Drug interactions. The safety of oclacitinib in combination with systemic immunosuppressive agents, such as glucocorticoids or ciclosporin, is unknown. It can be used safely with other common medications, such as antibiotics, nonsteroidal anti-inflammatory drugs, parasiticides, vaccinations, and allergy shots.

Effect on allergy testing. It was shown to not interfere with allergy test results after 30 days of administration.17-21 More studies need to be conducted to demonstrate if longer use of Apoquel would affect the results of allergy testing.

Contraindications & Adverse Effects. Apoquel is contraindicated in dogs with serious infections and may increase susceptibility to infections, demodicosis, and neoplastic conditions. The most common adverse effects are gastrointestinal signs. Lethargy, unspecified benign cutaneous and subcutaneous masses, histiocytomas, papillomas, urinary tract infections/cystitis, pyoderma, and otitis have also been reported.16,19 Bone marrow suppression may be of concern, particularly if extra-label doses are used.18-21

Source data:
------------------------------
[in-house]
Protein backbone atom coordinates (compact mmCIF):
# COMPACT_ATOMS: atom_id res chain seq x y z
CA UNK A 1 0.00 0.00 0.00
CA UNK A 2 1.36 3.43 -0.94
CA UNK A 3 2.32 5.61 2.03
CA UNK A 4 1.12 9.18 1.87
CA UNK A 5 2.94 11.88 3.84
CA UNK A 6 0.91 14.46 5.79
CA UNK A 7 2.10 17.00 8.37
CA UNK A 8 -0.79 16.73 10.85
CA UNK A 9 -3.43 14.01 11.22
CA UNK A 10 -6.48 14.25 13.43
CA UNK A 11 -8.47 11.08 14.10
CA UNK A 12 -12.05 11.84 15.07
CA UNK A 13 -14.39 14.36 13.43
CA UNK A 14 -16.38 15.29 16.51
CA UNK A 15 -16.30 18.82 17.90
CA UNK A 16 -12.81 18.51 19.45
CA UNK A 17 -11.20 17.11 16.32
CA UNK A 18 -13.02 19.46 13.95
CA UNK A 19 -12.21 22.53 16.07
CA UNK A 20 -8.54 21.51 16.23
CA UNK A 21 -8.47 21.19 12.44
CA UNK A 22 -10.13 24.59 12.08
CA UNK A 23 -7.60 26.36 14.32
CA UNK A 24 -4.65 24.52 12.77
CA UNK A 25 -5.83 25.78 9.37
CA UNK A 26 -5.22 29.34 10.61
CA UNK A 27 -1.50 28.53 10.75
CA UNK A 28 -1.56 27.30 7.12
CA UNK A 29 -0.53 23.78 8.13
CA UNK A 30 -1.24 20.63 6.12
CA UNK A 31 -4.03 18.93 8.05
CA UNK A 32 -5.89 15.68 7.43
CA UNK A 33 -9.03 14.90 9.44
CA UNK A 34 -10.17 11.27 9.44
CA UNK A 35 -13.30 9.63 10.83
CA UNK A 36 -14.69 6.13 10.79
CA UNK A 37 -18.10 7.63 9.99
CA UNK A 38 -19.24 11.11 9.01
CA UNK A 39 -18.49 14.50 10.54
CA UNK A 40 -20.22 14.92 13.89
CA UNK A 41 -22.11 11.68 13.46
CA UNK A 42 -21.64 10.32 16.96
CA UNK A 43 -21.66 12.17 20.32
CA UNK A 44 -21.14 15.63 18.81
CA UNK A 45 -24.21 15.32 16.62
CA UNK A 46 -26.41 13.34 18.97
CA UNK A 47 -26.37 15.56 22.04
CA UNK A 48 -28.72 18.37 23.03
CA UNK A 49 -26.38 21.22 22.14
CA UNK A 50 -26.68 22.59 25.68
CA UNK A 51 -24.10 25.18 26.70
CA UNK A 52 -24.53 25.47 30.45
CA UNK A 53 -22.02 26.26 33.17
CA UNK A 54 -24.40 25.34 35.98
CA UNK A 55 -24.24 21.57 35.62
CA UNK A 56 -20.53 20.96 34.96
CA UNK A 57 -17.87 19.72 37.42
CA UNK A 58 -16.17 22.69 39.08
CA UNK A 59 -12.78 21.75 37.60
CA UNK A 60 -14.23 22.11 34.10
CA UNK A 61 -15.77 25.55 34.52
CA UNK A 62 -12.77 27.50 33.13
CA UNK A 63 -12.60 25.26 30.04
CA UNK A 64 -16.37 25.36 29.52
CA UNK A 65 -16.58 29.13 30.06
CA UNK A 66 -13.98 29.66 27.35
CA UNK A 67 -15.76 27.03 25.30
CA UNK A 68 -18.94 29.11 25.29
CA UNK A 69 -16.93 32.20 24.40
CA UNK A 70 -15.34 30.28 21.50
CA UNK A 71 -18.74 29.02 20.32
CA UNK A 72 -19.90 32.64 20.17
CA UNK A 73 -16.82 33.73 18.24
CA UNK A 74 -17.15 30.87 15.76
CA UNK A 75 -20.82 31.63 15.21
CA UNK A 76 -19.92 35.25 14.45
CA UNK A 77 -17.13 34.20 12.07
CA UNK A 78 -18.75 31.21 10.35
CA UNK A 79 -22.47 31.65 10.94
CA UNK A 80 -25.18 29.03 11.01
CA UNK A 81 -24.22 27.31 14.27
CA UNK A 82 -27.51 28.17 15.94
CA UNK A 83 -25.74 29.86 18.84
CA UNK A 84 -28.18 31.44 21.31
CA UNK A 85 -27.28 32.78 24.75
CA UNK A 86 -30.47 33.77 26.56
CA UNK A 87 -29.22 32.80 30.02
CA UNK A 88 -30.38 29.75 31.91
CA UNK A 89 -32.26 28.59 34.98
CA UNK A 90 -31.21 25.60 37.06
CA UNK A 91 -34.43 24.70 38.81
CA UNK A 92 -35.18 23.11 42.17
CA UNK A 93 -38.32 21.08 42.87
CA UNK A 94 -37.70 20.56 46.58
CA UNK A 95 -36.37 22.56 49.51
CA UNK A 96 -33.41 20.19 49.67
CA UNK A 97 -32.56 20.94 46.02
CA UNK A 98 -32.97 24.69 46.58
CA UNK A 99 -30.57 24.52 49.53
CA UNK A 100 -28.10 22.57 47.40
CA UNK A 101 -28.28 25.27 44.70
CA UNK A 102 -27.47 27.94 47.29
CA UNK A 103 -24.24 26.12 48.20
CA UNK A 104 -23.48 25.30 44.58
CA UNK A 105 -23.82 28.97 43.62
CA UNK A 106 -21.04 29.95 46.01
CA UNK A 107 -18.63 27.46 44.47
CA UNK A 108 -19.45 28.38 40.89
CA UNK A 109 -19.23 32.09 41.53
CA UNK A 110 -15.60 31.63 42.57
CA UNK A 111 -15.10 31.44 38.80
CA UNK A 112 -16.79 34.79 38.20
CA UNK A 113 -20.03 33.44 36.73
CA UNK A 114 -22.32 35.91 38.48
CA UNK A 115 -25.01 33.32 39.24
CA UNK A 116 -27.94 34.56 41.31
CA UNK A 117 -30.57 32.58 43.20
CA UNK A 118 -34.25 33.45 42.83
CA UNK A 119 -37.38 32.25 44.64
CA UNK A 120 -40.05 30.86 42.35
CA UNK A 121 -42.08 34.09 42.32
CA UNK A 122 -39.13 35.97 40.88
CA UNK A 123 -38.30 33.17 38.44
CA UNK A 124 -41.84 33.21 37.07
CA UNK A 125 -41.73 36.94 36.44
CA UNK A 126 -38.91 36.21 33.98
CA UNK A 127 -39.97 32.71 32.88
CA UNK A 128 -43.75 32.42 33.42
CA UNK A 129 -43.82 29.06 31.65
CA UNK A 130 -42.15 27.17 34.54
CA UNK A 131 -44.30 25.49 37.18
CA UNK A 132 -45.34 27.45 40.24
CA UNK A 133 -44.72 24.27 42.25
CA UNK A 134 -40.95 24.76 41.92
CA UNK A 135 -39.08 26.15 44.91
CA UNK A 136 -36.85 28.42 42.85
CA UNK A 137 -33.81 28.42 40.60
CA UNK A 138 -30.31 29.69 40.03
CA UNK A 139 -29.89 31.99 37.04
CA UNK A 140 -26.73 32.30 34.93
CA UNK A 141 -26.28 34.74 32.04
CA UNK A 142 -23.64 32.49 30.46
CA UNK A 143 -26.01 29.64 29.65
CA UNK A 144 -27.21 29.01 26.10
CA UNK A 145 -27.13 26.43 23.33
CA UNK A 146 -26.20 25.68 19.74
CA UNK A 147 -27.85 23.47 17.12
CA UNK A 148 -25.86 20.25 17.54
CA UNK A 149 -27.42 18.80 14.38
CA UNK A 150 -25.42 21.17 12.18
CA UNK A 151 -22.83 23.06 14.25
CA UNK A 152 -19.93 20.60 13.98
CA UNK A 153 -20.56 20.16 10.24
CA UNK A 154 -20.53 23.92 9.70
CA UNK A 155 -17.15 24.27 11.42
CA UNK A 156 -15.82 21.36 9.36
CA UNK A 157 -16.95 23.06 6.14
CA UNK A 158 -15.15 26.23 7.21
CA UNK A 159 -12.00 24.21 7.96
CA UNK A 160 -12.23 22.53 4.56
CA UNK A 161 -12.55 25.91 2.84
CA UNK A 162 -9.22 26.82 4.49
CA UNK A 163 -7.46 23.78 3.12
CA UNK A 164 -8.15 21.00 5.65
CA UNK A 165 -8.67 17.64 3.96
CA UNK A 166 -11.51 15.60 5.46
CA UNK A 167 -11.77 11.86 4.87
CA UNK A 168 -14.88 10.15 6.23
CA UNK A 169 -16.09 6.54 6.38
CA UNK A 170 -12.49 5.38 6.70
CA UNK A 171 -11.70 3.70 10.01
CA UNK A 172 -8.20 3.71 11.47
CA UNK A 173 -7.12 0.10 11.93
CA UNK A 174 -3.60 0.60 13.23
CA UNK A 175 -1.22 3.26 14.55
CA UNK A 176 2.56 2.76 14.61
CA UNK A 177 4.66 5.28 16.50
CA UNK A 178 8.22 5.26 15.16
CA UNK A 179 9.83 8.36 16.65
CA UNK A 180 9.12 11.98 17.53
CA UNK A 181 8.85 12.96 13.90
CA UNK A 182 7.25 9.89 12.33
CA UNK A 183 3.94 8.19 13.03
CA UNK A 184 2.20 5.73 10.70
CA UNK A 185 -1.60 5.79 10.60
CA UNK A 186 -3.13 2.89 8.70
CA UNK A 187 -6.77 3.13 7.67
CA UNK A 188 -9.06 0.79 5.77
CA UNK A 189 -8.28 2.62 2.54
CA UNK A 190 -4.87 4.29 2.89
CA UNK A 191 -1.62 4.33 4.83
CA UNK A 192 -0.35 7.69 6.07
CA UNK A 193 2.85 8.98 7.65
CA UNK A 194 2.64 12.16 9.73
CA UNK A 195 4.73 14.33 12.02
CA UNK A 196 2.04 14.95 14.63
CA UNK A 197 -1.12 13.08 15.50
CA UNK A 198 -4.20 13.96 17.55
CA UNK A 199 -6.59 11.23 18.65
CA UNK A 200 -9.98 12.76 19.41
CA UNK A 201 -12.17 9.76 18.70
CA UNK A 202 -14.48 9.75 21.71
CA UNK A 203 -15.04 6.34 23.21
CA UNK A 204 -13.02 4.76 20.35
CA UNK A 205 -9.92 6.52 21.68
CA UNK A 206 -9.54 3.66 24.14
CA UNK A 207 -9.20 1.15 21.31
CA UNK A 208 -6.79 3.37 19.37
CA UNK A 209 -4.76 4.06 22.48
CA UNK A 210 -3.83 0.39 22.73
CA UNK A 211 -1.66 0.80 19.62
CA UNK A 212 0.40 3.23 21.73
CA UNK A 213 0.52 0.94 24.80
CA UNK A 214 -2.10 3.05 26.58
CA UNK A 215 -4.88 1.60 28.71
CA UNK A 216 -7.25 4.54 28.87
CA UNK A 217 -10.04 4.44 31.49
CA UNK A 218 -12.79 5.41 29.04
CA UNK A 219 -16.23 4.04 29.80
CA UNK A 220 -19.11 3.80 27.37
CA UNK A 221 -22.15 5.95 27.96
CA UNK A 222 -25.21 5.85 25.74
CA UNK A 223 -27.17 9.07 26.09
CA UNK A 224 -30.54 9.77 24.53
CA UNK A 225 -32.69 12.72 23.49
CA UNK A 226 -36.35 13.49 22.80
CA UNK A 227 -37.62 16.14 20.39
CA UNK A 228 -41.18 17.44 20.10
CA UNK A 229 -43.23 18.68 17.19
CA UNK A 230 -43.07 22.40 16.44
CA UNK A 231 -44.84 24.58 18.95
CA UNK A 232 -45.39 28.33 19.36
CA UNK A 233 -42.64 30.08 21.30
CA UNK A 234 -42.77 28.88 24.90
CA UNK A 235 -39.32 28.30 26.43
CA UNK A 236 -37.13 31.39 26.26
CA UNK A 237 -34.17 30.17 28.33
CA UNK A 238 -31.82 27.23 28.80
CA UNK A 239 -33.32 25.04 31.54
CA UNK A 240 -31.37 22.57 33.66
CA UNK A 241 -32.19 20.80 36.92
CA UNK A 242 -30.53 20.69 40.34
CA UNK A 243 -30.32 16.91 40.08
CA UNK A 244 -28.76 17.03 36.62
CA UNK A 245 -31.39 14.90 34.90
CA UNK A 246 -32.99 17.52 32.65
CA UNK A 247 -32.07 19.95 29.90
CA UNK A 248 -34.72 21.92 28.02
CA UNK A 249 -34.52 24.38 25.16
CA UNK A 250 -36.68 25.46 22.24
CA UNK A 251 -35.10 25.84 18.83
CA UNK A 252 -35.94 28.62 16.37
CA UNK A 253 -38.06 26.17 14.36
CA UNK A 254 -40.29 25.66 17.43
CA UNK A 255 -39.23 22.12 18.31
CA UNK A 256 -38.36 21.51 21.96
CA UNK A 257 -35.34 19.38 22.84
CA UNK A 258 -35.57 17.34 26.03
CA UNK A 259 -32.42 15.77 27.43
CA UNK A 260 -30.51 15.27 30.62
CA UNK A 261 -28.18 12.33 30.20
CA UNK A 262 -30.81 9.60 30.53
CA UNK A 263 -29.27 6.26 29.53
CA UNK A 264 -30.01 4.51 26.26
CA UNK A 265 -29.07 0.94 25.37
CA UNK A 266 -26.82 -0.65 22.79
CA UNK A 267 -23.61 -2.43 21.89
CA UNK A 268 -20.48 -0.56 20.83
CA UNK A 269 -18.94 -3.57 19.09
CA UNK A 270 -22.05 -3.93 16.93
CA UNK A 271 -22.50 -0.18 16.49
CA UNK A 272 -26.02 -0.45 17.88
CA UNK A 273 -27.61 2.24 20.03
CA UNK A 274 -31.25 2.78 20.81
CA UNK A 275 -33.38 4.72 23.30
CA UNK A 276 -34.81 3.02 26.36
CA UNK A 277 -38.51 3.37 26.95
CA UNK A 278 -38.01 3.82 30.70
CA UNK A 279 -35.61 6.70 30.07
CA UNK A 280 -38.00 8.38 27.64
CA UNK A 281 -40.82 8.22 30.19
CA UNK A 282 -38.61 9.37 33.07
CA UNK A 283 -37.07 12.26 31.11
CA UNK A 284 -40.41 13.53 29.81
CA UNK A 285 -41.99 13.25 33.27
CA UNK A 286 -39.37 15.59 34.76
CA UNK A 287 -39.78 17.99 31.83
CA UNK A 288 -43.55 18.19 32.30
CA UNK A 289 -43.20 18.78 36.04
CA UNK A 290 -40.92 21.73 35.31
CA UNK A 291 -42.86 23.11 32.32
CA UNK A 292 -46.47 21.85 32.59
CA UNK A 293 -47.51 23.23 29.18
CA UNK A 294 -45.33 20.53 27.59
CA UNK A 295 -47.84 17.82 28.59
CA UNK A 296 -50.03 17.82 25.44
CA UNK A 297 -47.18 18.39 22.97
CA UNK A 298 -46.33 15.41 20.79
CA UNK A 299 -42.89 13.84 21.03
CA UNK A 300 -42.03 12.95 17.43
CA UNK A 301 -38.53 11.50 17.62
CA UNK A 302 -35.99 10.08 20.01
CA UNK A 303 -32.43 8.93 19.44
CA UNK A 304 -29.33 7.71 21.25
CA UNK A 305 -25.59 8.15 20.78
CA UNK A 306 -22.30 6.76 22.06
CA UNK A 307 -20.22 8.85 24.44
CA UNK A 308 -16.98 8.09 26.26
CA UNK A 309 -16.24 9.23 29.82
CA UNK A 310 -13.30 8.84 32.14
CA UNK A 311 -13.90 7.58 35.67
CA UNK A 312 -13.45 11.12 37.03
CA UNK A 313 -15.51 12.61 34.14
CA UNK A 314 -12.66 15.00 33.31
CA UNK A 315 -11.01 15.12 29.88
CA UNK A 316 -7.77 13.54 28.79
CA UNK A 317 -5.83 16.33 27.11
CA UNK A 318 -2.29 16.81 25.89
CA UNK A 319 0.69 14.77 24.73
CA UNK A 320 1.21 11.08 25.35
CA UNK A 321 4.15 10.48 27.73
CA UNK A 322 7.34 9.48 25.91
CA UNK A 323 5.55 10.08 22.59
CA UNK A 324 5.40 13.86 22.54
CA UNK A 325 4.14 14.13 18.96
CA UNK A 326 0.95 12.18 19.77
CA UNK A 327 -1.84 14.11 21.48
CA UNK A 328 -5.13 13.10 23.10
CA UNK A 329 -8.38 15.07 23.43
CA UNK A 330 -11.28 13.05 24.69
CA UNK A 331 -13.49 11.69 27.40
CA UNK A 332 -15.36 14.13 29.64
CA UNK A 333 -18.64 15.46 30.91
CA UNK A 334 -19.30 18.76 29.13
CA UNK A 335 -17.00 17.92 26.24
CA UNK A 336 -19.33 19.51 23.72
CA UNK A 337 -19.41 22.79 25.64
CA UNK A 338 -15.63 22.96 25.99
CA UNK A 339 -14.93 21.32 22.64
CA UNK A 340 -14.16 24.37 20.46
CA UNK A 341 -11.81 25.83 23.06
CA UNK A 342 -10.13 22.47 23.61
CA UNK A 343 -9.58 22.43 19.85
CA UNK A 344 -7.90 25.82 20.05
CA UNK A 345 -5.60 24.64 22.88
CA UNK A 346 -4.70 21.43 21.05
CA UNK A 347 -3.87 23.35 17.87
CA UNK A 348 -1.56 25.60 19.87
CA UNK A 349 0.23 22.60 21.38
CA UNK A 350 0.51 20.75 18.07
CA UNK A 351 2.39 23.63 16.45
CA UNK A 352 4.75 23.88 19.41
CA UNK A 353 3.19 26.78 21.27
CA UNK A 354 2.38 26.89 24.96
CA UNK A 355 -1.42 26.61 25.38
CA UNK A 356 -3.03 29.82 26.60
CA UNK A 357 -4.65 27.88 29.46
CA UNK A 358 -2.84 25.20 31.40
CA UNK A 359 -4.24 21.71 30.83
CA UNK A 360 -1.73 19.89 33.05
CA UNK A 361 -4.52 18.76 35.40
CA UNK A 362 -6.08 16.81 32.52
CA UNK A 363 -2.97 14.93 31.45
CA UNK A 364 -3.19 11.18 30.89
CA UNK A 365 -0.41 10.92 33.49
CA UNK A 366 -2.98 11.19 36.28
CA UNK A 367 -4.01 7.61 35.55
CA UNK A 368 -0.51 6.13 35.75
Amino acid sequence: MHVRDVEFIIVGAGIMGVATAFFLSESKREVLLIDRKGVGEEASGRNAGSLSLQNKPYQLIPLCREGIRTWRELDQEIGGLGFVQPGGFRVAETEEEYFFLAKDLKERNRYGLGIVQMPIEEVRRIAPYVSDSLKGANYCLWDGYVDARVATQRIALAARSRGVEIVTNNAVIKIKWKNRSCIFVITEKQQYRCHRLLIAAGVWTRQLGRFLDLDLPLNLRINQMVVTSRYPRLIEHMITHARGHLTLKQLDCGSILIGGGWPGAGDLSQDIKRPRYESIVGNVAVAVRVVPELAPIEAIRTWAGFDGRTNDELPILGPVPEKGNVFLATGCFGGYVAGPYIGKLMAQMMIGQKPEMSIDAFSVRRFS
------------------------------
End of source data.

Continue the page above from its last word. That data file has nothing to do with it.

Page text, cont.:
Dosage & Monitoring. The dose range recommended is 0.4 to 0.6 mg/kg PO Q 12 H, with or without food, for the first 2 weeks; then Q 24 H thereafter for maintenance.16,21

Although the manufacturer of Apoquel does not recommend specific laboratory monitoring, I recommend frequent recheck visits to evaluate laboratory results, until more long term safety studies become available.

  • Baseline: Complete blood cell count (CBC), serum biochemical profile, urinalysis (+/-) urine culture
  • 1 month and 3 months post-treatment: CBC
  • Every 6 months post-treatment: CBC, serum biochemical profile, urinalysis, and urine culture

THERAPEUTIC MANAGEMENT: Antimicrobial Products

Antimicrobial Therapy

If infection is not addressed, allergy management will fail completely. Due to the high incidence of multidrug resistance, minimize antibiotic use by favoring topical antimicrobials and narrow-spectrum antibiotics.